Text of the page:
Boxer, Feinstein back plan to move homeless vets to VA campus
California’s two U.S. senators will propose legislation Thursday that would move some of the thousands of veterans living in makeshift encampments across the region into housing at the Department of Veterans Affairs’ campus in West Los Angeles.
The move comes as Southern California is seeing an increase in the homeless population in downtown Los Angeles and other parts of the region. A count released earlier this year by the Los Angeles Homeless Services Authority found a 12% jump in the overall homeless ranks and a 6% rise among homeless veterans.
In a letter to the House and Senate Veterans Affairs committees, Sen. Dianne Feinstein (D-Calif.), Sen. Barbara Boxer (D-Calif.) and Rep. Ted Lieu (D-Torrance) said the legislation would grant the VA the authority to enter into leases with local governments and nonprofit groups to provide veterans with shelter supplemented by medical and other services.
Critics say that politicians and the VA have dragged their heels on permanent housing for the Westside campus. They say that the agency and its political allies were more interested in the money that had come from other ventures on the sprawling property such as storing rental cars and buses, and operating a laundry service.
The legislation would help the VA satisfy the terms of a legal settlement announced in January that laid the groundwork to turn the West Los Angeles campus into a community for homeless veterans.
The settlement also called for curtailing the controversial practice of leasing VA property and facilities to corporations, the private Brentwood School and other non-government entities.
The deadline to develop a master plan for the 387-acre property is October.
VA Secretary Robert McDonald and Los Angeles Mayor Eric Garcetti have agreed to work toward the goal of ending veteran homelessness in Los Angeles by the end of the year. Los Angeles County has about 4,400 chronically homeless veterans, according to a January count by the Los Angeles Homeless Services Authority.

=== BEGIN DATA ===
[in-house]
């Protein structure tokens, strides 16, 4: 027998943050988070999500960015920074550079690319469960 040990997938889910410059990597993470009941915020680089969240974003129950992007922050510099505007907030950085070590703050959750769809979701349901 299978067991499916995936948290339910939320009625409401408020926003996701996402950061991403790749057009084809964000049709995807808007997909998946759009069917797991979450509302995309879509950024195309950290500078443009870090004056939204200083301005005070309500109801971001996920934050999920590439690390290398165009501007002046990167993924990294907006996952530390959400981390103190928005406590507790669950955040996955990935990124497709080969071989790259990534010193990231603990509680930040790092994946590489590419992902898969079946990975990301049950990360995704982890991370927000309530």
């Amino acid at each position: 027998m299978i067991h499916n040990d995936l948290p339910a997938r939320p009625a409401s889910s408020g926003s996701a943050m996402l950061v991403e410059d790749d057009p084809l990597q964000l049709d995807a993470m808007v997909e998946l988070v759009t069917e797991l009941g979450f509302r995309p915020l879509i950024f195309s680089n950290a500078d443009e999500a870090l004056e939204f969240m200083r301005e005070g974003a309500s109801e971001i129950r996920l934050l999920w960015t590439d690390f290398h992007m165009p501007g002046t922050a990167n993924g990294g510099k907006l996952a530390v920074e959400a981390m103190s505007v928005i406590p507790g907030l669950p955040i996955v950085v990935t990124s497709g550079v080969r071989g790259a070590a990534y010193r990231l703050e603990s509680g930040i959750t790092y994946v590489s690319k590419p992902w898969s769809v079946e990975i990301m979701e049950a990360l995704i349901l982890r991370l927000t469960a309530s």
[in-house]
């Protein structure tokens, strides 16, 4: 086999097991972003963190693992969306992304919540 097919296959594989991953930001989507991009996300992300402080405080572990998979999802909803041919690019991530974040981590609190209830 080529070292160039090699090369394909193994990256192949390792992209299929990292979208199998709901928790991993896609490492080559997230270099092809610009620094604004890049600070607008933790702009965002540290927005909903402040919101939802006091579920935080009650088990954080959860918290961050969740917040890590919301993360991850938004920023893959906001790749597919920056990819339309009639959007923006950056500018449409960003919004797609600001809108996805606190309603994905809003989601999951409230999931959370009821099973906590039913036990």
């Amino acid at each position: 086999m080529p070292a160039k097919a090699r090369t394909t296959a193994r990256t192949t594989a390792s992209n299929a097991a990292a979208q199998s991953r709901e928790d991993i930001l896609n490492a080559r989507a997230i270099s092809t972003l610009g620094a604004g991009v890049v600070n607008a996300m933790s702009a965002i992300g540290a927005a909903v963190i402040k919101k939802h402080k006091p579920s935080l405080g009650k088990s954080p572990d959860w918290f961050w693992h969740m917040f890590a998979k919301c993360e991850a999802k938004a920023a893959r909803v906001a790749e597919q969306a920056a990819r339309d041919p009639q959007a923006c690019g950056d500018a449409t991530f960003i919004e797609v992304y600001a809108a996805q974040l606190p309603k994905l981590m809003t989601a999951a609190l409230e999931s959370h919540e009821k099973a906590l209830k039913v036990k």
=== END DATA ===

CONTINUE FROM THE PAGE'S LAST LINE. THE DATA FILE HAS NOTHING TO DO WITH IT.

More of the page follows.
“There is a critical need for long-term supportive housing,” the lawmakers said in a statement. “Los Angeles is home to the largest population of homeless veterans in the country, which is simply unacceptable.”
For years, the VA has come under fire for alleged mismanagement of the West Los Angeles campus. In 2011, the American Civil Liberties Union and others sued the agency, charging that it illegally leased portions of its campus to entities unrelated to its mission of providing veterans’ healthcare and support. The entities included a television studio and UCLA, whose baseball team uses the campus’ Jackie Robinson Stadium.
In 2014, the federal Government Accountability Office found that the VA had mismanaged the campus by underbilling for those land use agreements and by improperly diverting funds.
VA spokesman Michael Huff said Wednesday that the agency welcomed the congressional support, which would give the department authority to enter into enhanced use leases only for the purpose of providing supportive housing.
“This legislation, if passed, will greatly enhance our ability to end veteran homelessness in greater Los Angeles,” Huff said. “Working collaboratively with our partners at all levels of government and the private sector is an important step to providing veterans with the best care possible in the most timely way.”
He also said the legislation leaves open the door for UCLA to keep using the stadium in exchange for providing care for veterans. “UCLA is a valued medical partner,” Huff said.
The university already provides a wide range of medical care for veterans through its Operation Mend program, and it plans to study the effects of post-traumatic stress disorder.
In a statement, UCLA said that the relationship between the West Los Angeles campus and the university helps the VA achieve its goal of ensuring the campus is “veteran-centric.”
Times staff writer Gale Holland contributed to this report.
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